A security tent near the Shite-Thaung pagoda, an iconic monument among Rakhine’s archeological sites, was hit by heavy artillery, while bullets fell in the vicinity, which is designated as an archaeological zone, he said.

Source: Weekend Fighting in Myanmar’s Rakhine Drives 400 Villagers From Their Homes

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Mrauk-U restoration fraught with problems

Monuments in Mrauk-U improperly restored. Source: The Irrawaddy 20160224

A news report from the Irrawaddy highlights various problems with a recent campaign to restore the monuments of Mrauk-U in western Myanmar: improper restoration techniques, unauthorised construction and mismanagement of funds.

Monuments in Mrauk-U improperly restored. Source: The Irrawaddy 20160224

Monuments in Mrauk-U improperly restored. Source: The Irrawaddy 20160224

The Million Dollar Mismanagement of Mrauk U
The Irrawady, 24 February 2016

At Mrauk U, Living Heritage and Crumbling Splendor in Need of Conservation
The Irrawady, 26 February 2016

At Mrauk U, Living Heritage and Crumbling Splendor in Need of Conservation
The Irrawady, 26 February 2016

Throughout outgoing President Thein Sein’s term, the Arakan State government spent 1.5 billion kyats (over US$1.2 million) to preserve the remnants of the ancient Arakanese Mrauk U kingdom, according to the state’s annual audit report.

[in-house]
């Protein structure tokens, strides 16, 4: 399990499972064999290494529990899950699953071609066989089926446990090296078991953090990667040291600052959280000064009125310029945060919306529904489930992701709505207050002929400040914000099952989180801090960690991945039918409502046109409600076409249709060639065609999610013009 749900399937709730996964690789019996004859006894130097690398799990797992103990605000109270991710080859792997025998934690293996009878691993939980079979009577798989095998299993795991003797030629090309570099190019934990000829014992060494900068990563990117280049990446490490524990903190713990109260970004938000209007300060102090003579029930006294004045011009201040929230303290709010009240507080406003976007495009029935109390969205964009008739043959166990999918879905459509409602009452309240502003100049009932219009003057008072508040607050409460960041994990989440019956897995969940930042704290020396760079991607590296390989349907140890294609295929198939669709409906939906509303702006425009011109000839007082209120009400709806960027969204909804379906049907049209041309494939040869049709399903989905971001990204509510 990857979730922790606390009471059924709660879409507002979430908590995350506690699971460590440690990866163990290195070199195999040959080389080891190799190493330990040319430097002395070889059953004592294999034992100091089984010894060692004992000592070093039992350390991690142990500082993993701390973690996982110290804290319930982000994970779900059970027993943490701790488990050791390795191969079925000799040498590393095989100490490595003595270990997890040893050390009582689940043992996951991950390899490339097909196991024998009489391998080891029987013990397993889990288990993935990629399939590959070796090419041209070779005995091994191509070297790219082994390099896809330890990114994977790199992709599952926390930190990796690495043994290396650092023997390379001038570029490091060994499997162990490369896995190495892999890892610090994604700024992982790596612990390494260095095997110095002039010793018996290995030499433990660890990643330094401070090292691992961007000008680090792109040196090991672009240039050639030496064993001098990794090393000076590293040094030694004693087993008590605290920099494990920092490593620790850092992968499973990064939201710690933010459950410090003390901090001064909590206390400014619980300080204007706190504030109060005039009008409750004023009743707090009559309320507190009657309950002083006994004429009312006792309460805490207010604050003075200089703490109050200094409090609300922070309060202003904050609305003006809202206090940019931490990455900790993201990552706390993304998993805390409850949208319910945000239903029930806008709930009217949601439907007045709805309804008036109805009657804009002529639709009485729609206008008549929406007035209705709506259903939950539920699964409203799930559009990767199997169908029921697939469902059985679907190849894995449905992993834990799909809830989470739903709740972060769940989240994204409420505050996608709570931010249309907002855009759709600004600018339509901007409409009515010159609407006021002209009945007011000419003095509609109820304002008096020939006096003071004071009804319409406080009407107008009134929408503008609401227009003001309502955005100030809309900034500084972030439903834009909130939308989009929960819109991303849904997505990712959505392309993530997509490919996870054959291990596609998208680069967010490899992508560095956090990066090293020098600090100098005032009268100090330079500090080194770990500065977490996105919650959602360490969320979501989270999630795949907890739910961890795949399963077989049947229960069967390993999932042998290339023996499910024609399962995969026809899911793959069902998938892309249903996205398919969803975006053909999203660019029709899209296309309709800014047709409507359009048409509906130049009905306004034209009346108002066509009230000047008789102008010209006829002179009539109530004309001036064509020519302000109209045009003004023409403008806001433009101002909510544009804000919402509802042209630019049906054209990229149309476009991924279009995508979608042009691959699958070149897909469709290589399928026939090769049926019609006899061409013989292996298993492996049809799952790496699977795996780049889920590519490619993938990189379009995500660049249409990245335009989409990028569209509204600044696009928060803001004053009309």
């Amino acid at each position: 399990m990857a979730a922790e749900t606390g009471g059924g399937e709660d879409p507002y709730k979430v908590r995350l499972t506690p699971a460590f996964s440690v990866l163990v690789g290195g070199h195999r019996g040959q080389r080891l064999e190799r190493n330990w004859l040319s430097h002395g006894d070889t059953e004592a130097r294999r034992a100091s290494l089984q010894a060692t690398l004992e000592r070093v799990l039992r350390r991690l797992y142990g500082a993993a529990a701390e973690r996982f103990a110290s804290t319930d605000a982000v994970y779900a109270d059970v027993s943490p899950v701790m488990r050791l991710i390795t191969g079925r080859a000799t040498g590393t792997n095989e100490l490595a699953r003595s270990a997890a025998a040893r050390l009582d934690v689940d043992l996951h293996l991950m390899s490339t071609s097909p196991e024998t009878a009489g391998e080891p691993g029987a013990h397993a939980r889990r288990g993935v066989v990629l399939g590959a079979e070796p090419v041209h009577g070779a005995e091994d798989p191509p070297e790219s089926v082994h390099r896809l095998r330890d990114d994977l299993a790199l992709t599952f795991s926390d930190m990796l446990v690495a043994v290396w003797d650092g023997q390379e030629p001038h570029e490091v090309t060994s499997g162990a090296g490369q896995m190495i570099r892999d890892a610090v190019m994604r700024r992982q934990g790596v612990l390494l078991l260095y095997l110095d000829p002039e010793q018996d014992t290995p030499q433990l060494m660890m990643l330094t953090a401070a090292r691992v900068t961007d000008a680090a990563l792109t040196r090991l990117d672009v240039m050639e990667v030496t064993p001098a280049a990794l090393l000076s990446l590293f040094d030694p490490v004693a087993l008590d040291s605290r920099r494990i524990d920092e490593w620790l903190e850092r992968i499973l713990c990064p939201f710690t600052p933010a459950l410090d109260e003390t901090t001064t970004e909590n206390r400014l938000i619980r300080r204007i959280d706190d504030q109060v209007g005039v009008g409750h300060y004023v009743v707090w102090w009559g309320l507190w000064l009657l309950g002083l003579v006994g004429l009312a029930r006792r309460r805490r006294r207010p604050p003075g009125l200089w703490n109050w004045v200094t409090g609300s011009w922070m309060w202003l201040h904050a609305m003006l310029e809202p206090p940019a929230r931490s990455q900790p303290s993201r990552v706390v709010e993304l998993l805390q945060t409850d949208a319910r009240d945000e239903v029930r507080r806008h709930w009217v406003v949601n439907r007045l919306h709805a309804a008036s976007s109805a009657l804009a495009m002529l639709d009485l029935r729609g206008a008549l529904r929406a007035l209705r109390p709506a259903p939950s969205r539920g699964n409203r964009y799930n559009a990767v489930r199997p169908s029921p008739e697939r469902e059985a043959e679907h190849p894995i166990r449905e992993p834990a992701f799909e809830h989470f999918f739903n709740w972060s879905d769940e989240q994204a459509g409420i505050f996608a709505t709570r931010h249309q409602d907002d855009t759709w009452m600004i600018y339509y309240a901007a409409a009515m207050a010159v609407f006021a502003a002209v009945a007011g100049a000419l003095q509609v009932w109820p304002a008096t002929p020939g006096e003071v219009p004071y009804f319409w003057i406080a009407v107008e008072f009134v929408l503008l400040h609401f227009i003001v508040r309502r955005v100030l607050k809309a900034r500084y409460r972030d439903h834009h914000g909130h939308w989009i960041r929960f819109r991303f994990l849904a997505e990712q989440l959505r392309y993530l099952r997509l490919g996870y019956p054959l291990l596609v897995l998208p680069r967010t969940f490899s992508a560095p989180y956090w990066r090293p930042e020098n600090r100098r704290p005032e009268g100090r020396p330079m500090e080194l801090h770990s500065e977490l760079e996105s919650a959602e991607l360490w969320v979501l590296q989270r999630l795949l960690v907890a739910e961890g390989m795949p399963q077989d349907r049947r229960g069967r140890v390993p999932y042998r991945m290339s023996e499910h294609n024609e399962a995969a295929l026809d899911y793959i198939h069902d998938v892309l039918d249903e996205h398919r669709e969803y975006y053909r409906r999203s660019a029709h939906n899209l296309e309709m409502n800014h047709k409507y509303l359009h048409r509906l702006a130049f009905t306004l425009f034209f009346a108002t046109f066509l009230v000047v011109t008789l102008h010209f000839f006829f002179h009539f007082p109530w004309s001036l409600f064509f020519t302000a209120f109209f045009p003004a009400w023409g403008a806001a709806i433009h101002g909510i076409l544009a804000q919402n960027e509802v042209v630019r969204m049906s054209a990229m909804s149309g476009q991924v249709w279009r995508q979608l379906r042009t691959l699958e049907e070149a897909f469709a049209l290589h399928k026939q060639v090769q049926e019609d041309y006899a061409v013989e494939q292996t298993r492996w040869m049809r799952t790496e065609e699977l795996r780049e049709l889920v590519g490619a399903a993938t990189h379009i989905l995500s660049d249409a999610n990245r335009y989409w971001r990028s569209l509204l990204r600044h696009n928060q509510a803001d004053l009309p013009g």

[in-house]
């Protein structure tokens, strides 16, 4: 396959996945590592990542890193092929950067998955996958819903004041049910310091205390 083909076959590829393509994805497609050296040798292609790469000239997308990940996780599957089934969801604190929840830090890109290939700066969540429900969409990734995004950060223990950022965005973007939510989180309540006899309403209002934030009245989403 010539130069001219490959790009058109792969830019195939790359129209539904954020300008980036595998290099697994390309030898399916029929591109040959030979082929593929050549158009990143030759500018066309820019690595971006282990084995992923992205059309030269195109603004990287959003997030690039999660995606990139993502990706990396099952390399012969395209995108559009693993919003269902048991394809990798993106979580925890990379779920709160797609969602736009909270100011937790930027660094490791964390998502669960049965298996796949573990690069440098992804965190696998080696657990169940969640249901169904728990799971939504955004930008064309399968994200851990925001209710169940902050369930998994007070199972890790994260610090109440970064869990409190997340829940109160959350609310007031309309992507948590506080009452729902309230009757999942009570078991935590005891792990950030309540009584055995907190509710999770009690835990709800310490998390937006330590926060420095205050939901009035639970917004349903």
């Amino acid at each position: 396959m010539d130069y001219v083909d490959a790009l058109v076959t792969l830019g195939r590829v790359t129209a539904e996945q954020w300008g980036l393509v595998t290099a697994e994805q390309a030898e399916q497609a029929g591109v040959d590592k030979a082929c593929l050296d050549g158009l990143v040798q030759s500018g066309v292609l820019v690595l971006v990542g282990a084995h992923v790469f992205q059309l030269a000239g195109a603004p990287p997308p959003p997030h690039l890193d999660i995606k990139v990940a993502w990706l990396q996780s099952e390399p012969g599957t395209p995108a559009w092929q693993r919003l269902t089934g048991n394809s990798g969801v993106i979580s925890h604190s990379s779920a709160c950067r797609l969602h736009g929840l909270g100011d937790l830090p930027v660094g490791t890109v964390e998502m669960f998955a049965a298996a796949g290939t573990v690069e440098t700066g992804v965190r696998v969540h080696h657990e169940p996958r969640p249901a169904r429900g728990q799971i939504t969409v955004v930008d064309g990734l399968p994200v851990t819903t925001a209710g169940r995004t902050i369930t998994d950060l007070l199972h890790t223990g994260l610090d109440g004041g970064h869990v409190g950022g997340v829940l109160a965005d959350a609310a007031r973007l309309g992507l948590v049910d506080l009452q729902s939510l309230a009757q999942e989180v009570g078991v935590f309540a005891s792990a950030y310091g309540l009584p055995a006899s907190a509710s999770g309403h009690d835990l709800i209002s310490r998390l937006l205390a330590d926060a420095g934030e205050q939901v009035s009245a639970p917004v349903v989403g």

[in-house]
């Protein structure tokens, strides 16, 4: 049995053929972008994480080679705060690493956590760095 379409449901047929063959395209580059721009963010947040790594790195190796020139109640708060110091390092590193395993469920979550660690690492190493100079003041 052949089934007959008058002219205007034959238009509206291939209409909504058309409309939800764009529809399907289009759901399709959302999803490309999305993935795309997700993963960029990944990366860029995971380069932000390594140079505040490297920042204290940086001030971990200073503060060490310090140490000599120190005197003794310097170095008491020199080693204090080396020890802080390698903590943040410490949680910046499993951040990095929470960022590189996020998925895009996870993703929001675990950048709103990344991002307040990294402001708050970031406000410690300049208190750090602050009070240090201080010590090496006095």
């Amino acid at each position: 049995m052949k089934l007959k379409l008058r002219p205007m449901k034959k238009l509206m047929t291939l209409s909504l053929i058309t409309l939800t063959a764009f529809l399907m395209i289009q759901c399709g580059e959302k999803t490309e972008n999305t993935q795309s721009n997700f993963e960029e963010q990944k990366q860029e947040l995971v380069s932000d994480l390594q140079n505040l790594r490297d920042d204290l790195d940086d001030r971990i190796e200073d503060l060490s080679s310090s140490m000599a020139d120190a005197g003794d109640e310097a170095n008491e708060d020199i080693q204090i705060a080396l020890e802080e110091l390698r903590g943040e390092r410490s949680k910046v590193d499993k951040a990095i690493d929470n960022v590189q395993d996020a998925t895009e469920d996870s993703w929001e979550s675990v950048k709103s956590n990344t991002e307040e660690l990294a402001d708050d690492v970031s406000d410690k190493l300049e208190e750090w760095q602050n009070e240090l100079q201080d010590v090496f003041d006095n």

Yet some officials connected with the project allege that it has been fraught with mismanagement. Khin Than, chairperson of Mrauk U-based Heritage Trust, claims that halls within two famous temple complexes—the Ko-thaung and Shite-thaung pagodas—were damaged by government contractors’ negligence. New shrines were built alongside originals, she added—constructed out of concrete and sandstone.

Archaeologists and scholars of Mrauk U, which boasts more than 1,500 documented temples, have advocated for its classification as a UNESCO World Heritage Site, but fear that unscrupulous renovation of the ancient locale will put such an achievement further from reach.

Full story here and here.

‘Rakhaine’ boat salvaged in Bangladesh

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Archaeologists in Bangladesh have finished excavating a ship thought to belong to Rakhaine settlers who originated from Arakan in Myanmar.

Work starts to salvage historic boat
The Daily Star, 07 January 2013

Ancient ‘Rakhaine’ boat to be moved to safer place soon
The Daily Star, 09 January 2013
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Wednesday Rojak #4

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We visit Cambodia, Myanmar and Indonesia for some kite flying, coastal kingdoms and hobbits – all in this week’s edition of Wednesday Rojak!

  • Adam in Cambodia shows an impressive miniature of Angkor Wat and the man who built it.
  • Chea Sophorn introduces us to the ancient Khmer pastime of kite-flying.
  • Learn about the ancient coastal region of Arakan, in Myanmar (Burma).
  • Ruben Latre releases a trailer for an upcoming documentary, Angkor City of Gods.
  • And, for anyone keeping track of the Flores Hobbit or homo floresiensis saga, Nick Carlton of Strange Corridor has a great summary of the story so far.

In this series of weekly rojaks (published on Wednesdays) I’ll feature other sites in the blogosphere that are of related to archaeology in Southeast Asia. Got a recommendation for the next Wednesday rojak? Email me!

[tags]Khmer kite-flying, Angkor miniatures, homo floresiensis, Arakan, Angkor documentary[/tags]